Why now is the time to think of your business as an investment

Matt Byrne

Matt Byrne



Most businesses we work with were started by a person or a couple of people who had a particular skill and ended up working for themselves as a natural progression of their career.

In the early stages of business, you’re hustling to get the next client to keep money coming in the door. To do this you’ll offer discounts, charge less than you’re worth and say yes to anything and everything. As the business grows, you’re doing crazy hours and not making as much money as you probably should be but there is no time to look into it so you just keep hustling and getting by.

The business owner is often focused on making the business bigger by reinvesting all their profits (if any) and focussing on the top line revenue. It’s easy for the status of the business to become the main focus and the owner loses sight of what’s really important…that the business is an investment that should give you a return.

Let’s break that down….say you had $100k cash to invest. Are you putting it in something that:

Takes your time, doesn’t make a return or increase in value.


Runs without your involvement, pays you a dividend each year and grows in value.

I’m pretty certain most people are going with the latter option. As a business owner, you make a lot of investments in your business in the form of:

  • Startup funding
  • Time
  • Risk
  • The difference between what you pay yourself from your business and what you could have earned as an employee.

You need to make a return on all of these things otherwise you’re better off getting a low risk, stress-free, better paying job.

Looking at your business as an investment takes a shift in your mindset. You need to start thinking about what the business can do for you rather than what you can do for the business. Rather than focussing on growing the top line revenue, you start to focus on the profit margins, cashflow and returns. Overall, this change in mindset will result in you building a business that is sustainable, grows in value, returns profits regularly, reduces stress and doesn’t rely on you being on the tools.

What happens if you don’t treat your business as an investment?

In our experience, those business owners who don’t treat their business as an investment end up with a business that:

  • Has poor cashflow because you’re not charging correctly for the sake of winning the work.
  • Doesn’t return any funds to the owner. The owner is often living off scraps with limited wages, no profit distributions and no super being set aside.
  • Isn’t worth much because of poor cashflow and low returns.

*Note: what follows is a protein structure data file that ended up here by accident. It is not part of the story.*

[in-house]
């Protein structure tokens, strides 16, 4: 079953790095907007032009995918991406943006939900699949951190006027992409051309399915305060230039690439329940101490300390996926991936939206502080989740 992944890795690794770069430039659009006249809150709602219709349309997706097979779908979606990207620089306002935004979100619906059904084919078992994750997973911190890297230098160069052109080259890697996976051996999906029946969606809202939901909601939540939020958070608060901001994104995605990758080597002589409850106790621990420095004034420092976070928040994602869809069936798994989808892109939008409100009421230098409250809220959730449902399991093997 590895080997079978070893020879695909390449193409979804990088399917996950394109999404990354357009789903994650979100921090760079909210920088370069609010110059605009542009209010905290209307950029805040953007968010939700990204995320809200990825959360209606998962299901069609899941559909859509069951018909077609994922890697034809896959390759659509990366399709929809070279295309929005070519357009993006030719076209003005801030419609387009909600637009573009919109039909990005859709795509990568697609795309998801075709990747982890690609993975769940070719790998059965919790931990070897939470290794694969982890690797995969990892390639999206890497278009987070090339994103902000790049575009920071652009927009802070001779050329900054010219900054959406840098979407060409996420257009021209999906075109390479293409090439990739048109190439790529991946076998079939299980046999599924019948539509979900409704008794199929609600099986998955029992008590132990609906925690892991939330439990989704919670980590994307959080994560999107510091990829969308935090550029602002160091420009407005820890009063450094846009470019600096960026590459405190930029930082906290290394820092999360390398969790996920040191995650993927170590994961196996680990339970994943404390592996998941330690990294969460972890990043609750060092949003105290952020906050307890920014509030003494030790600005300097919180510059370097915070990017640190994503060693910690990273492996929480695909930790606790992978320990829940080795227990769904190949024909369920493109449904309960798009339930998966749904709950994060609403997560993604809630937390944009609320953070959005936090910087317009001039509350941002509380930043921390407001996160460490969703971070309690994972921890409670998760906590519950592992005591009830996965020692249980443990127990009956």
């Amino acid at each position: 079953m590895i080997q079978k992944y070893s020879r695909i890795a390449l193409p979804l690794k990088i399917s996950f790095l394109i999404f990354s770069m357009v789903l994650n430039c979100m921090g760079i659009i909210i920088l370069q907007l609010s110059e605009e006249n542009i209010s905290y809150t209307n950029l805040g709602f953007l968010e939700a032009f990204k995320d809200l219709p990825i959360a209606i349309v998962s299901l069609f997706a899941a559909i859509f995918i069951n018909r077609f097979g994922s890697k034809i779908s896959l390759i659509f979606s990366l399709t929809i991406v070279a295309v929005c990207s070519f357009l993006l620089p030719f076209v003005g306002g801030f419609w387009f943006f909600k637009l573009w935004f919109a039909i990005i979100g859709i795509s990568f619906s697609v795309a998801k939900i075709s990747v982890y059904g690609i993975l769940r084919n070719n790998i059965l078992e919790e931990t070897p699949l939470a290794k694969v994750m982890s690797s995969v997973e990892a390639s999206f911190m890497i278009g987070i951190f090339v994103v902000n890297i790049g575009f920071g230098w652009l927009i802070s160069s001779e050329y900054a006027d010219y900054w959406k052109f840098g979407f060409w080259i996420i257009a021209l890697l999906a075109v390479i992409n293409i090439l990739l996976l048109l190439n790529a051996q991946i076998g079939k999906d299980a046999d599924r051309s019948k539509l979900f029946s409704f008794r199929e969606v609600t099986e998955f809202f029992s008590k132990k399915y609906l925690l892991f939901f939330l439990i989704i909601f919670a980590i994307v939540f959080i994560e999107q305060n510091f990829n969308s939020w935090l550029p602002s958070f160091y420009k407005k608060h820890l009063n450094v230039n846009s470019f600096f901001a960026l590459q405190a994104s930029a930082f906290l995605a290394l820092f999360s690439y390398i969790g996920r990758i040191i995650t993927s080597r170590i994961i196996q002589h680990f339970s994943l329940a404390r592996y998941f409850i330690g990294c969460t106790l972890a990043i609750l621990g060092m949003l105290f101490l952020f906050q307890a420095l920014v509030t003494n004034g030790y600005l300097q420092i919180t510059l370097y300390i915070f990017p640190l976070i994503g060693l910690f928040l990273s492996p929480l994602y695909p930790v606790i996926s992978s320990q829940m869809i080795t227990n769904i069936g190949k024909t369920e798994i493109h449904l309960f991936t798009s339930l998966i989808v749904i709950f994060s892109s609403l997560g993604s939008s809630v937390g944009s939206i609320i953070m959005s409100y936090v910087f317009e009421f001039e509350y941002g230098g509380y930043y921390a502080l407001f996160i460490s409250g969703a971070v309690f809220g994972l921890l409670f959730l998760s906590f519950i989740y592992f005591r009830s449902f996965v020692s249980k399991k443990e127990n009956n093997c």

• Causes more stress for the owner because of the above.

How to treat your business as an investment

Stop focussing on turnover

Revenue is a vanity metric. Having a high turnover isn’t what makes a business valuable or provides for the owners. You can turnover $10 million and end up with a loss of $100k or turnover $300k and make a profit of $200k. Which would you prefer? Personally, I’d take the business that has positive cashflow, makes a profit and creates an asset that the business owner can sell.

Instead of looking at turnover, start focussing on profit margins such as gross profit and net profit. From there you can increase revenue and decrease costs to improve your margins.

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Improve cashflow

Businesses live and die by their cashflow. Creating a business that has positive cashflow reduces stress, allows you to pay out profits to the owners and invest in growing sustainably. Having a detailed understanding of your historical cashflow will allow you to forecast accurately and make improvements. 

Remove yourself from the day-to-day

Have you heard the saying ‘work on your business not in your business’. That’s what we’re talking about. Being on the tools for 40 hours every week doesn’t leave much time for you to improve the business. By replacing yourself on the tools, you can free up time to focus on the business, improve your reporting, and create new processes.

A business that doesn’t rely on the owner is generally worth more than a business reliant on one person. By removing yourself not only will you be giving yourself some more time, you’ll also be increasing the value of your business.

This doesn’t have to be done in one day, it will take time to transition your role over to other people and to create the processes and procedures for the business to run without your involvement. 

Create a budget and set targets

Understanding your long term goals is the starting point here. What do you want to be doing in 10 years? How will your business help you get there? What do you need from your business in next year, in 3 years and in 5 years to get to that 10 year target?

Start with the long term goal then work backwards to the current year. From there you can create financial targets and put these into a budget so you know what you’re working towards and why it’s important.

Once your budget is in place, start reporting each month on your performance against budget. This will give you some context of the performance of the business and will highlight the areas to improve.

Final Thoughts

Changing your mindset is difficult and sometimes it’s hard to look at your business from a different perspective. If you need some external help to point you in the right direction, reach out to the team at Day One Advisory and we’d be happy to give you some pointers.

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